In free markets, competition is a dynamic, never-ending, leap-frog process; the leader today can become tomorrow’s follower. If the leader has a 50 percent market share, as GM did at its peak, it must behave as if it is surrounded by competition or it soon will be. GM, and Ford and Chrysler too, should have seen it coming but didn’t, and now are incurring colossal losses while seeking help from a deficit-ridden federal government. GM’s market share is down by half. UAW membership is off by two-thirds.”

    In any case, there is no reason taxpayers should bear the cost of the Big Three’s business decisions. And if the federal government bails out Detroit’s Big Three, who will be next in line claiming that they cannot fail and are in need of taxpayer help? Where does it end?

    Posted in Economics [slideshow_deploy]

    9 Responses to The Auto Bailout: What’s Behind the Wheel?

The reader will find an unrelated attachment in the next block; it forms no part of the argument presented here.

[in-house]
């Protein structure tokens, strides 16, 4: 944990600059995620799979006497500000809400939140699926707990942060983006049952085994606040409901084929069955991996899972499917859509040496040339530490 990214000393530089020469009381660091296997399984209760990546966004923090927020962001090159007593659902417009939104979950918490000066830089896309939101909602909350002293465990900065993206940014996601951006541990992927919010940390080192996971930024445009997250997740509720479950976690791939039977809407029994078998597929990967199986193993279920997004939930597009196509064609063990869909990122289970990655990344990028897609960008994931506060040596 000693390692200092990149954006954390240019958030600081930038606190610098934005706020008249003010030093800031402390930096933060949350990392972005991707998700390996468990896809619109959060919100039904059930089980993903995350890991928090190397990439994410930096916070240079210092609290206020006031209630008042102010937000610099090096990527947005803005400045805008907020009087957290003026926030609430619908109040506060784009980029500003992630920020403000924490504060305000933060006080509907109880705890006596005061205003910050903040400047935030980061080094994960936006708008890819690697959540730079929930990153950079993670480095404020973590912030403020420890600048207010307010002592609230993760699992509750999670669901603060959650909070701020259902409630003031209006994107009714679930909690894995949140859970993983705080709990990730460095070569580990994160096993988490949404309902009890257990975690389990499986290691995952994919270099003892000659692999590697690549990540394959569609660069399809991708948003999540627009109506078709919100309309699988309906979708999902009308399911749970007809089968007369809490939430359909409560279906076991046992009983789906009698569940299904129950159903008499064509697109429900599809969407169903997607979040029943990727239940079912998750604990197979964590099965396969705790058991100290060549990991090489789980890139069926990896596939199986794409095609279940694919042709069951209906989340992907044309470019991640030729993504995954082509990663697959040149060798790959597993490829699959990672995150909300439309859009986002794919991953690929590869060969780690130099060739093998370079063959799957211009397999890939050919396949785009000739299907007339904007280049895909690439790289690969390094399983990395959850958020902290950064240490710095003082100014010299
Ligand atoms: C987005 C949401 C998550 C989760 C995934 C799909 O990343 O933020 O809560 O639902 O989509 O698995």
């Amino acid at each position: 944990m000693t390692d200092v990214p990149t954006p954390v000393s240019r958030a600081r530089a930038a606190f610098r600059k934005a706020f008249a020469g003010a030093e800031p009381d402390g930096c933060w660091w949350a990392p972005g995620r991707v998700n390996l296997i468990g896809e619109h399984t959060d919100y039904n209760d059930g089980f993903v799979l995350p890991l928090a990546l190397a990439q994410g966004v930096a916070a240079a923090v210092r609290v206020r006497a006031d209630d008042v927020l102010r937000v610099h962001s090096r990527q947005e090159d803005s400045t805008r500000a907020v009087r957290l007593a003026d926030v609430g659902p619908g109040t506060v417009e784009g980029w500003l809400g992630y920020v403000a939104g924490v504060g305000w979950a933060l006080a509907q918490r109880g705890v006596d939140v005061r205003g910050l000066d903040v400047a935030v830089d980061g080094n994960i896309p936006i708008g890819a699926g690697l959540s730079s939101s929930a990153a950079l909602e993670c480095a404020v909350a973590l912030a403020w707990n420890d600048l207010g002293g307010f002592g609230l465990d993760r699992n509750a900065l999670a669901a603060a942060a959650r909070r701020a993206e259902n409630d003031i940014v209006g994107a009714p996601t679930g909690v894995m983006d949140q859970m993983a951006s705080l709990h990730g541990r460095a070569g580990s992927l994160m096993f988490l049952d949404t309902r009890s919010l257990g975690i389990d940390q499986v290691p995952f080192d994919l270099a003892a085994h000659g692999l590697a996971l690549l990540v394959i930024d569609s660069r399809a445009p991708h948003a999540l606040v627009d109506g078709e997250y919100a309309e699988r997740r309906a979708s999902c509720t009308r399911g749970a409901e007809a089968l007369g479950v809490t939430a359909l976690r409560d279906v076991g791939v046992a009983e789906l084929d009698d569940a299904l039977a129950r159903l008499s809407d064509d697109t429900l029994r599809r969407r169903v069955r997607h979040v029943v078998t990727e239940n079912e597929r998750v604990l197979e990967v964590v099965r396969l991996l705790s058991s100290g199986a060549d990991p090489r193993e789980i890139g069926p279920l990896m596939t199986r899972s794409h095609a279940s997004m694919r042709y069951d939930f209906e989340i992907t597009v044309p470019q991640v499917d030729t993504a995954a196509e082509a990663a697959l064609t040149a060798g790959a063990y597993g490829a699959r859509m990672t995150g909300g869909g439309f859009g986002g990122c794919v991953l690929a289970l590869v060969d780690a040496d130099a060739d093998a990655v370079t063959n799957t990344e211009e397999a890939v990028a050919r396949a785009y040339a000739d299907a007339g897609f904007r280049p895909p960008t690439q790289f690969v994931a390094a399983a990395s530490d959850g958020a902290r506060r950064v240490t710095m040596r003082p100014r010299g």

1. Pingback: Did you know that Detroit is on the bailout boat too? « Lumineux

    2. getalifeagain says:

      The bailout is really a loan. And if the Big 3 were to fail it would have dire circumstances for the economy. Millions rely on them. Retirees, workers, and indirectly millions of people in related industries.

    3. Pingback: Detroit: Mazda Taiki Concept

    4. Pingback: Betting On Autos » Battery-Powered Tesla Sedan Will Be Made In USA

    5. Pingback: Access Your Auto » TheAutoBailout: What s Behind the Wheel?

    6. Read This says:

      Chrysler just announced (this week) $30 million for executive retention bonuses while lobbying in Washington for $25 Billion of our hard earned money.

    7. New Green Economy, N says:

      The U.S. Government should be supporting the new "GREEN ECONOMY", such as companies like BG Automotive.

      For USD $25 Billion, BG could put 1.5 million Electric Cars on the road while creating jobs, saving U.S. consumers USD $2.5 Billion/yr on gasoline, and also reducing CO2 emissions by 7.5 million net tons per year.

      First legitimate electric car coming to the market.

      Safe, reliable and affordable.

      Check it out…………


      Video-You Tube:


      BeGreen Advocate